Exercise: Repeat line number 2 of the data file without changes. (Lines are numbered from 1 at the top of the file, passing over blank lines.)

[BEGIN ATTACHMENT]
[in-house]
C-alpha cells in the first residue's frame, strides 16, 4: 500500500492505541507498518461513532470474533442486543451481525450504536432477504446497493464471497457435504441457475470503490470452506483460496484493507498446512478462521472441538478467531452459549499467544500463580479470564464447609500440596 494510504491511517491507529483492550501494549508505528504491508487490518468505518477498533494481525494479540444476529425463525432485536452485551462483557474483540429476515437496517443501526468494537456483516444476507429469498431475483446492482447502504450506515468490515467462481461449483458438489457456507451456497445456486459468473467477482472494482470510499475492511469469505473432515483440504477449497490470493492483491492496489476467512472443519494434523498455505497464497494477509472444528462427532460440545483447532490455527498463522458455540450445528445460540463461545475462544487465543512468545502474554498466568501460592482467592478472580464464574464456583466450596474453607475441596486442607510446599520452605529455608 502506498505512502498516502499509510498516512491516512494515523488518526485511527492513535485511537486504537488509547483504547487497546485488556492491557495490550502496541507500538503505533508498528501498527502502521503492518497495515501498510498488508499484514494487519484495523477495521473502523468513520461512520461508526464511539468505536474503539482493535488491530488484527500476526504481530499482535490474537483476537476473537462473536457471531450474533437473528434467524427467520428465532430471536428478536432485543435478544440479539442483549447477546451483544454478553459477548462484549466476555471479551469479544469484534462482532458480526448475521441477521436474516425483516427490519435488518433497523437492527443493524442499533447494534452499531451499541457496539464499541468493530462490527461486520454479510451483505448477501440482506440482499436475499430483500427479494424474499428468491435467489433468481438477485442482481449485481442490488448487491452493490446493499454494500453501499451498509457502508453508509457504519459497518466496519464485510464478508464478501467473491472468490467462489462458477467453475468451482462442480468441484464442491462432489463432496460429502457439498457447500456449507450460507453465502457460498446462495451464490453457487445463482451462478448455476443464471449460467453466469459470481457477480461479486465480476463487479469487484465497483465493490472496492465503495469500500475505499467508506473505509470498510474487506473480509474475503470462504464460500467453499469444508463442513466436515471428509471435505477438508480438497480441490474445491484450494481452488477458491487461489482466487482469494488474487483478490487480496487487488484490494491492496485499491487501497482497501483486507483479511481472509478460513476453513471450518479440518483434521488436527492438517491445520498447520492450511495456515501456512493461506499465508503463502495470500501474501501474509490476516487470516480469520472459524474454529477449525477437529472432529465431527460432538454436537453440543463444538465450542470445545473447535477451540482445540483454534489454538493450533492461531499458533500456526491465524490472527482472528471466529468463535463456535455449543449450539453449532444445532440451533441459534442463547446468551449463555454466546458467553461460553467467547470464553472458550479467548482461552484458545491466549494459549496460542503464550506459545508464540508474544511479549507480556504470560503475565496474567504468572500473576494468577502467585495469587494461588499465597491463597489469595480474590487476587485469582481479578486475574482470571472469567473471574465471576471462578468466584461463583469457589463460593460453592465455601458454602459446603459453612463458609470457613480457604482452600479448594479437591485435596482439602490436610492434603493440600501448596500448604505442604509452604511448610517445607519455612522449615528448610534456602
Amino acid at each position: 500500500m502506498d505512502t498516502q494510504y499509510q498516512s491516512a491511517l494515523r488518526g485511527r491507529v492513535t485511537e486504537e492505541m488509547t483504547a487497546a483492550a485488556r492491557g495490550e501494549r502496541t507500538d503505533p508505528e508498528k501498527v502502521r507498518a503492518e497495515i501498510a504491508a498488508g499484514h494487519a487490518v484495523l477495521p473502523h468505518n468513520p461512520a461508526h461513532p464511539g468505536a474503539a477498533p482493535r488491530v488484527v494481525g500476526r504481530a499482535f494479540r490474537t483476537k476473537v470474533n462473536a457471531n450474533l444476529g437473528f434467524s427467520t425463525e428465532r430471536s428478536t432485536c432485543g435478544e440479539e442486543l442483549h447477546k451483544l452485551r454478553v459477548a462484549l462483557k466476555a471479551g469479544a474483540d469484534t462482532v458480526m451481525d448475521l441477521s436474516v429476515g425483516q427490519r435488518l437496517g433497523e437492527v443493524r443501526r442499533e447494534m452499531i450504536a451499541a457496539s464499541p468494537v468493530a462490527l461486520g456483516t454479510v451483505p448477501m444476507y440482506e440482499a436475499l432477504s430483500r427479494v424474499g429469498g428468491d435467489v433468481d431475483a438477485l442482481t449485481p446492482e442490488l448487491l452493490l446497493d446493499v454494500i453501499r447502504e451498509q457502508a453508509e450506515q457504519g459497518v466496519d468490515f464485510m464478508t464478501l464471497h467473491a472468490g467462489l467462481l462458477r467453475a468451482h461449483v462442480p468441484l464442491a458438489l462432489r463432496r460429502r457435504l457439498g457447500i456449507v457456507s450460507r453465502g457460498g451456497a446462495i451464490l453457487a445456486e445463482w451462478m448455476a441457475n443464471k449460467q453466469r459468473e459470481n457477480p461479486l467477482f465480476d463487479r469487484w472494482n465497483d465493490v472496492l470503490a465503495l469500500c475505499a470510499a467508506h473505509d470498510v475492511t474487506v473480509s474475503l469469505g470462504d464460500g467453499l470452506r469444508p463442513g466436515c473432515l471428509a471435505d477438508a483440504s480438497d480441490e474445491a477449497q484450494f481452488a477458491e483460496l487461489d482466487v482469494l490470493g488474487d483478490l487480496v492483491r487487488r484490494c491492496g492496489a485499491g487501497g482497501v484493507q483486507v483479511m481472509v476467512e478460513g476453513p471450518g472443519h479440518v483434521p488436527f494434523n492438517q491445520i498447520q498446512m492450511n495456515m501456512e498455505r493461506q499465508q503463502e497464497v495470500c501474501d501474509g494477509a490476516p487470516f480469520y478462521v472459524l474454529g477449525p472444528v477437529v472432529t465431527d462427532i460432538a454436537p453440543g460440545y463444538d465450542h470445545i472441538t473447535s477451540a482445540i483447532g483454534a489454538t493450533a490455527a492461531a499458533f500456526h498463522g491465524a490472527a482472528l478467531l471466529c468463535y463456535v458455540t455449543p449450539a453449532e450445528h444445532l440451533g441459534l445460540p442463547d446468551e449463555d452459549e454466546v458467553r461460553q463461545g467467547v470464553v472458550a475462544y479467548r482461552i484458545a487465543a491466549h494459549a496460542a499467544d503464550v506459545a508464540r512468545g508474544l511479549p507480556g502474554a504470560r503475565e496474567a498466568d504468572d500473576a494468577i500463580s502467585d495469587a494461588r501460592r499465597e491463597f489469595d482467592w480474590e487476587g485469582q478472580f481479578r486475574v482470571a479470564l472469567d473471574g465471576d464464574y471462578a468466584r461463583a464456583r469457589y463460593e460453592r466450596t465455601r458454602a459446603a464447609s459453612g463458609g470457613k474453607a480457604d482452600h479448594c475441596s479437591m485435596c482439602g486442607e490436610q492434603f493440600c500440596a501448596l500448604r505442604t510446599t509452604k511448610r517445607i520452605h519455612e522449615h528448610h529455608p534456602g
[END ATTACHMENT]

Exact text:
C-alpha cells in the first residue's frame, strides 16, 4: 500500500492505541507498518461513532470474533442486543451481525450504536432477504446497493464471497457435504441457475470503490470452506483460496484493507498446512478462521472441538478467531452459549499467544500463580479470564464447609500440596 494510504491511517491507529483492550501494549508505528504491508487490518468505518477498533494481525494479540444476529425463525432485536452485551462483557474483540429476515437496517443501526468494537456483516444476507429469498431475483446492482447502504450506515468490515467462481461449483458438489457456507451456497445456486459468473467477482472494482470510499475492511469469505473432515483440504477449497490470493492483491492496489476467512472443519494434523498455505497464497494477509472444528462427532460440545483447532490455527498463522458455540450445528445460540463461545475462544487465543512468545502474554498466568501460592482467592478472580464464574464456583466450596474453607475441596486442607510446599520452605529455608 502506498505512502498516502499509510498516512491516512494515523488518526485511527492513535485511537486504537488509547483504547487497546485488556492491557495490550502496541507500538503505533508498528501498527502502521503492518497495515501498510498488508499484514494487519484495523477495521473502523468513520461512520461508526464511539468505536474503539482493535488491530488484527500476526504481530499482535490474537483476537476473537462473536457471531450474533437473528434467524427467520428465532430471536428478536432485543435478544440479539442483549447477546451483544454478553459477548462484549466476555471479551469479544469484534462482532458480526448475521441477521436474516425483516427490519435488518433497523437492527443493524442499533447494534452499531451499541457496539464499541468493530462490527461486520454479510451483505448477501440482506440482499436475499430483500427479494424474499428468491435467489433468481438477485442482481449485481442490488448487491452493490446493499454494500453501499451498509457502508453508509457504519459497518466496519464485510464478508464478501467473491472468490467462489462458477467453475468451482462442480468441484464442491462432489463432496460429502457439498457447500456449507450460507453465502457460498446462495451464490453457487445463482451462478448455476443464471449460467453466469459470481457477480461479486465480476463487479469487484465497483465493490472496492465503495469500500475505499467508506473505509470498510474487506473480509474475503470462504464460500467453499469444508463442513466436515471428509471435505477438508480438497480441490474445491484450494481452488477458491487461489482466487482469494488474487483478490487480496487487488484490494491492496485499491487501497482497501483486507483479511481472509478460513476453513471450518479440518483434521488436527492438517491445520498447520492450511495456515501456512493461506499465508503463502495470500501474501501474509490476516487470516480469520472459524474454529477449525477437529472432529465431527460432538454436537453440543463444538465450542470445545473447535477451540482445540483454534489454538493450533492461531499458533500456526491465524490472527482472528471466529468463535463456535455449543449450539453449532444445532440451533441459534442463547446468551449463555454466546458467553461460553467467547470464553472458550479467548482461552484458545491466549494459549496460542503464550506459545508464540508474544511479549507480556504470560503475565496474567504468572500473576494468577502467585495469587494461588499465597491463597489469595480474590487476587485469582481479578486475574482470571472469567473471574465471576471462578468466584461463583469457589463460593460453592465455601458454602459446603459453612463458609470457613480457604482452600479448594479437591485435596482439602490436610492434603493440600501448596500448604505442604509452604511448610517445607519455612522449615528448610534456602